Georgia O'Keeffe and Her Photographer Friends is a success

Musee de Grenoble's FRAME exhibit draws praise.

Musee de Grenoble's retrospective Georgia O'Keeffe and Her Photographer Friends finishes strong

Georgia O'Keeffe and Her Photographer Friends was curated by Guy Tosatto, director and curator in chief of the Museum of Grenoble, and Sophie Bernard, curator in charge of modern and contemporary art at the Museum of Grenoble.   Blandine Chavanne, formerly the director of the Nantes Museum of Fine Art, and Claire Lebossé, curator of modern art in Nantes, also cooperated on the exhibition.

From November 7, 2015 to February 7, 2016, 42,321 visitors to the Museum of Grenoble enjoyed the very first French exhibition devoted to Georgia O'Keeffe, which was the 21st FRAME exhibition.

Fascade of the Museum of Grenoble and exhibit banner. ©Emilie Vanhaesebroucke

The event explored the unique work of a female artist who was able to assert herself in the American art scene and give a significant impetus to modern art in her country. Noticed early by the photographer and New York gallery owner Alfred Stieglitz in 1916, Georgia O'Keeffe developed a unique art style not influenced by European modern art. From her first creations to her move to New Mexico in 1949 where she found her America, as she said, Georgia O'Keeffe developed, through the prism of photography of the time, paintings constantly going from figuration to abstraction. Her sharp eye and her remarkable sense of composition, put in perspective with her knowledge of photography, was at the heart of the exhibition in Grenoble. Several photographs by Alfred Stieglitz, Paul Strand, Ansel Adams, Eliot Porter, and Todd Webb, who forged her vision and understanding of painting, were also exhibited in the show.

The exhibition was organized into nine thematic sections spanning the career of this giant of American modernism: Abstraction, Biomorphism and Art Nouveau,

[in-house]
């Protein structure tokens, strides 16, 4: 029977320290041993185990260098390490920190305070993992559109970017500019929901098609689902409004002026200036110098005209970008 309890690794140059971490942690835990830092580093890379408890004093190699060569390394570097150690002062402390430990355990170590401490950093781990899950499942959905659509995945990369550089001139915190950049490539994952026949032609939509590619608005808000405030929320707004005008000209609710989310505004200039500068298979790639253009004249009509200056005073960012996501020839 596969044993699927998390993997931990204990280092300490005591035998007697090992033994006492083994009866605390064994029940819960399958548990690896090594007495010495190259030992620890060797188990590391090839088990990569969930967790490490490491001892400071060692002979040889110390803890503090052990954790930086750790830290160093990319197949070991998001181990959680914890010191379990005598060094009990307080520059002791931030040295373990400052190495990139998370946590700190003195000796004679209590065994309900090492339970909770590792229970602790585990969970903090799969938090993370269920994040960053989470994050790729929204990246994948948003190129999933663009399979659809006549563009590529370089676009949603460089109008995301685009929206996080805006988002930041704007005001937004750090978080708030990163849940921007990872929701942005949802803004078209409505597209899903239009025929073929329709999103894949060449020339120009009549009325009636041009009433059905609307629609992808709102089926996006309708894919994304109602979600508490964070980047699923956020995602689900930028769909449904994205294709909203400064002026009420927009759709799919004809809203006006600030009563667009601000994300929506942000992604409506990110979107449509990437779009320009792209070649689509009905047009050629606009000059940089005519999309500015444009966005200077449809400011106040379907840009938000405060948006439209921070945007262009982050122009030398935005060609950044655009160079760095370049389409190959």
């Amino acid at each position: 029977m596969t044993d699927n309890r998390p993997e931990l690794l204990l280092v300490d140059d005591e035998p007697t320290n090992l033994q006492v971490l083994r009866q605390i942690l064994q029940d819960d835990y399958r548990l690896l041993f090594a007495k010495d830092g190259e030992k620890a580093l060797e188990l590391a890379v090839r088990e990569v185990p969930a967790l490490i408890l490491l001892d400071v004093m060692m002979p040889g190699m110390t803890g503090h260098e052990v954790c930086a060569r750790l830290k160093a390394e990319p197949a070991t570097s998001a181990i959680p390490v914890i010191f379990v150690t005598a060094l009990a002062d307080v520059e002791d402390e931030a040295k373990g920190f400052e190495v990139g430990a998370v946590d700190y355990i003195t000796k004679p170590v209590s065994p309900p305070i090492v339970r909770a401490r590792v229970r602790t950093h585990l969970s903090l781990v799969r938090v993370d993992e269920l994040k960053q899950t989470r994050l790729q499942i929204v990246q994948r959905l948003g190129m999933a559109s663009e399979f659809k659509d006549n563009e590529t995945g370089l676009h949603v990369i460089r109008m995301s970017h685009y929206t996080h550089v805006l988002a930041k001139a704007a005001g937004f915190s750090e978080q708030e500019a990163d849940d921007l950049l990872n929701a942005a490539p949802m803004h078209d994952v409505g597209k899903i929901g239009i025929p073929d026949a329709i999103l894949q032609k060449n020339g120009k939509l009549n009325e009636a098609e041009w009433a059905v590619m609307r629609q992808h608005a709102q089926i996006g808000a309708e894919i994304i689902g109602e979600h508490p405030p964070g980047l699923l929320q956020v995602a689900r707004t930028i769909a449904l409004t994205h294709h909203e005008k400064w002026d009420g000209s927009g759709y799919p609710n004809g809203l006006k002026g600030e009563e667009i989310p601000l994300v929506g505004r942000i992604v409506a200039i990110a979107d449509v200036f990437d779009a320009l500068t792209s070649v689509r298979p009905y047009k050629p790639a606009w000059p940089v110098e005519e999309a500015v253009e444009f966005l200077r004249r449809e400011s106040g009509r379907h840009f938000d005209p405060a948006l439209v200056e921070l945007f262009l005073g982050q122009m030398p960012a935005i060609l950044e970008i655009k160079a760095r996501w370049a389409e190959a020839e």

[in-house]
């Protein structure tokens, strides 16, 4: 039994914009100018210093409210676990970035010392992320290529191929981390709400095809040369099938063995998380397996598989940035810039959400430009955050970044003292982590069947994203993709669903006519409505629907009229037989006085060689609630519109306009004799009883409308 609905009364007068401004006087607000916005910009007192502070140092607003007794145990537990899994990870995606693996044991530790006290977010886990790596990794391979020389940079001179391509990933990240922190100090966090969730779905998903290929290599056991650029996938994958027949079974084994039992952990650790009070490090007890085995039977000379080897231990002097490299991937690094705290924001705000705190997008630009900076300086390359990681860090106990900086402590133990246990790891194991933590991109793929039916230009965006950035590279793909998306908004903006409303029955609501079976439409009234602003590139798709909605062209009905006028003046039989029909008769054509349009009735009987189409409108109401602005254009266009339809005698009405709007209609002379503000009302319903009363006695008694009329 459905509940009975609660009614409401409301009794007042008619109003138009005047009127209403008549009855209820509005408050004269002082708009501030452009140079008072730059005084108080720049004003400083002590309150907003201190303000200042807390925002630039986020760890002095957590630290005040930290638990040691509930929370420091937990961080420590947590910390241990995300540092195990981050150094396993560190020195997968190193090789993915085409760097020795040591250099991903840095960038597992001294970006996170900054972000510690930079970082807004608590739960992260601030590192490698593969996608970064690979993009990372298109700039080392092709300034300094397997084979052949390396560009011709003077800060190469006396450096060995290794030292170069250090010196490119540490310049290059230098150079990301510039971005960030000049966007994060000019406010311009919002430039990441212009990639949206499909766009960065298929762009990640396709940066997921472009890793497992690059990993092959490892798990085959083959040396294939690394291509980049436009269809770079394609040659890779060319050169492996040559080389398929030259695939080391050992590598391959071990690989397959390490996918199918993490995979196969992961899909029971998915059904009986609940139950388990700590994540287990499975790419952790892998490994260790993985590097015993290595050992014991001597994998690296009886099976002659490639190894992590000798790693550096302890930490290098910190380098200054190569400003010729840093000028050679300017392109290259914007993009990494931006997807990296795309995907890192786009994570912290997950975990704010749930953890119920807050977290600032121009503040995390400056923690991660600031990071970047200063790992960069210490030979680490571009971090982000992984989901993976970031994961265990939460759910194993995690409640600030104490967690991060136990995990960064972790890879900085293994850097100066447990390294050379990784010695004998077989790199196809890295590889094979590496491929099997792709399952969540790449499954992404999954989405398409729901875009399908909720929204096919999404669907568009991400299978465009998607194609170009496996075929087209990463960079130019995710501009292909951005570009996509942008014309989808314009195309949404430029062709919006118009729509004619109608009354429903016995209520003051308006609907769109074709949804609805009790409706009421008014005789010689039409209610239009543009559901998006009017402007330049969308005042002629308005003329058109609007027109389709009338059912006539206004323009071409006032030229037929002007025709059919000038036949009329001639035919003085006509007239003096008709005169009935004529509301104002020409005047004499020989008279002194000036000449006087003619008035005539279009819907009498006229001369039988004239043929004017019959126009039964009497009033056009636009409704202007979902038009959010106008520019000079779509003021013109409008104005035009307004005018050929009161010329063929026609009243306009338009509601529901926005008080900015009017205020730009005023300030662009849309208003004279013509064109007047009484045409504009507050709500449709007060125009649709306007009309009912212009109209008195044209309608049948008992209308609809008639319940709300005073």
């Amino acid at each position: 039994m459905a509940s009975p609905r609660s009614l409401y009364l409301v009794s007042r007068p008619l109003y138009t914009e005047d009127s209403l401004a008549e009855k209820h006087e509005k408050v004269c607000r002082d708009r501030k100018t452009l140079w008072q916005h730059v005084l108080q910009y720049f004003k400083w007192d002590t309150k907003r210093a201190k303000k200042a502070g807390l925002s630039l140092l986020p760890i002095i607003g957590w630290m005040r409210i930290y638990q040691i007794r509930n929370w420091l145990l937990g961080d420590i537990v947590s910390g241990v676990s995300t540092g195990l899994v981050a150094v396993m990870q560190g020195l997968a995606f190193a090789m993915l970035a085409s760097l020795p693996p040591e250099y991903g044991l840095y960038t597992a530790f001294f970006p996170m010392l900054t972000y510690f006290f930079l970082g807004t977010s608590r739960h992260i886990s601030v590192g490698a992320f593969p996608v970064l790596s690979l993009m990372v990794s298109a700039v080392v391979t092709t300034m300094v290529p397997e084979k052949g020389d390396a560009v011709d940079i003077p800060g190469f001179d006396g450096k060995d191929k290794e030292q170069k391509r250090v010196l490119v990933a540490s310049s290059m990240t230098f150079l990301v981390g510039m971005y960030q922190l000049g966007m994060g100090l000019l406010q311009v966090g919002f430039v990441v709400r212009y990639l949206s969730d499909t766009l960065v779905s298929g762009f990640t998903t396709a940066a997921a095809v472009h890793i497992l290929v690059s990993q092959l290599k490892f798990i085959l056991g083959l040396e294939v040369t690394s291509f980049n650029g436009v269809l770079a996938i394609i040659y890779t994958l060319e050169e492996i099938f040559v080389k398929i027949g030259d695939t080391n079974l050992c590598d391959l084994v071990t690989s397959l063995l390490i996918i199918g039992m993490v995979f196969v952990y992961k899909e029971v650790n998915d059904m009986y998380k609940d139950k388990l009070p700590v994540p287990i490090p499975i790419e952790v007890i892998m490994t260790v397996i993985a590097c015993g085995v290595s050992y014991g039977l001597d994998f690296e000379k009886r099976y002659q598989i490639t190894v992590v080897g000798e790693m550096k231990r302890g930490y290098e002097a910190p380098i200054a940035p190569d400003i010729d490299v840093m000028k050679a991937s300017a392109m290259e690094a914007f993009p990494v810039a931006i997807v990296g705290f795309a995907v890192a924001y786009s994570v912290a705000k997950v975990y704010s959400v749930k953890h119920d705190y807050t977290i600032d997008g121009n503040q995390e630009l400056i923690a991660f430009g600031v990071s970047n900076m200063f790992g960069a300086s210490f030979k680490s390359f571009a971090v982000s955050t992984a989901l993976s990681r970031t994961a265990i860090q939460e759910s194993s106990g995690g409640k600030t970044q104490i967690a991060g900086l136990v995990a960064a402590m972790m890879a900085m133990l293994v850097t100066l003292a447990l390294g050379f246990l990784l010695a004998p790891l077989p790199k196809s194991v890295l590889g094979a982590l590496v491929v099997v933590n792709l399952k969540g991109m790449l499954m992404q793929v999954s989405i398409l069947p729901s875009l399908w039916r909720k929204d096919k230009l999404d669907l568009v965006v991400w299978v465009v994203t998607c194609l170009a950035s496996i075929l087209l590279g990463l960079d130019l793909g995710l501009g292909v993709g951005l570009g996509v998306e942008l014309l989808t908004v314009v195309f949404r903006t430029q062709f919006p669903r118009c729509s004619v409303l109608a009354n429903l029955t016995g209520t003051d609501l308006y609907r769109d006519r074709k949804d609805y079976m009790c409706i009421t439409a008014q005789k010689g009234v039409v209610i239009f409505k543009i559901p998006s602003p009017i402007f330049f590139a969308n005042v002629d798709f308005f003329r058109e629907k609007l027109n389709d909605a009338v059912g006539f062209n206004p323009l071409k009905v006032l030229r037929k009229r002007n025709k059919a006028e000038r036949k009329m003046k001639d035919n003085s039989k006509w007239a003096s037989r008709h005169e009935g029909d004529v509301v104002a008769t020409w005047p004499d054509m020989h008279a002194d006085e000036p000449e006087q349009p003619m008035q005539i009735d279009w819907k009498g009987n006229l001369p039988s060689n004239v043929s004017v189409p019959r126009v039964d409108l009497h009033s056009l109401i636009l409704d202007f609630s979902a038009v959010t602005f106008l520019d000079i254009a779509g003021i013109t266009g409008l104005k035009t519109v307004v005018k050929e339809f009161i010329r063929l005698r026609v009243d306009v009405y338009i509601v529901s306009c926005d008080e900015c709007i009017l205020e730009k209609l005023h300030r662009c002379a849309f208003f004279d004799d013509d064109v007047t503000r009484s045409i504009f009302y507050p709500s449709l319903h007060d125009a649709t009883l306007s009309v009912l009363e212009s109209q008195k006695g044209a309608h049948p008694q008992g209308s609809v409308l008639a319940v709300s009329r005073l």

Lake George, Flower Paintings: "The Lady of the Lily", Cityscapes and Skyscrapers: New York seen by O'Keeffe, New Mexico: Visions of the Desert, Canyons and Desert, Trees, Bones of the Desert and Skies.

Exhibit of Georgia O'Keeffe and Her Photographer Friends ©Emilie Vanhaesebroucke

FRAME would like to thank the 15 major American museums plus the German, Spanish and French museums which contributed 90 masterpieces to the exhibition.  The Georgia O'Keeffe Museum in Santa Fe, that contributes very actively to promote this major figure of American art, lent ten important works to the show. American FRAME museums also lent generously some pearls of their collections: It Was Yellow and Pink II (1959, Cleveland Museum of Art), Shell and Old Shingle VI (1926, Saint Louis Art Museum), Grey Blue and Black - Pink Circle (1929) and Bare Trees Trunks with Snow (1946, both from the Dallas Museum of Art), White Iris (1930, Virginia Museum of Fine Arts, Richmond) and Petunias (1925, Fine Arts Museums of San Francisco). Very rarely loaned, these paintings reinforced the quite exceptional nature of the exhibition. The participation of non-FRAME museums was outstanding; The Museum of Modern Art and the Metropolitan Museum of Art in New York City loaned works from their collections.  Lastly, the Red Amaryllis from the Terra Foundation for American Art traveled from Chicago to Grenoble on this occasion. From Pais, the Musée national d'Art moderne/Centre Georges Pompidou lent the only O'Keeffe belonging to a French public collection: Red, Yellow and Black Streak (1924).

Grey Blue & Black – Pink Circle, 1929, oil on canvas, 91,4 x 121,9 cm, Dallas Museum of Art, Dallas © Georgia O’Keeffe Museum / ADAGP, Paris 2015

The exhibition received rave reviews from the French press.  Several different publications gave the exhibit positive reviews.  Several French publications covered the exhibit: Le MondeLe Quotidein de l'Art, FranceCulture, and Toutelaculture.  The Huffington Post also covered it.

FRAME and the Museum of Grenoble are most grateful to all the lenders and supporters who made this exhibition possible. FRAME expresses its gratitude to its Philanthropic Trustees who assisted with this exhibition as well: Connie Goodyear Baron, Elisabeth and Robert Wilmers and Hélène David-Weill. 

FRAME continued its mission of encouraging cultural exchanges between France and North America by supporting this retrospective about this iconic artist whose works are mostly preserved in the United States.  Georgia O'Keeffe and Her Photographer Friends offered an exceptional opportunity for the French public to learn more about the richness and various forms of expression found in American art.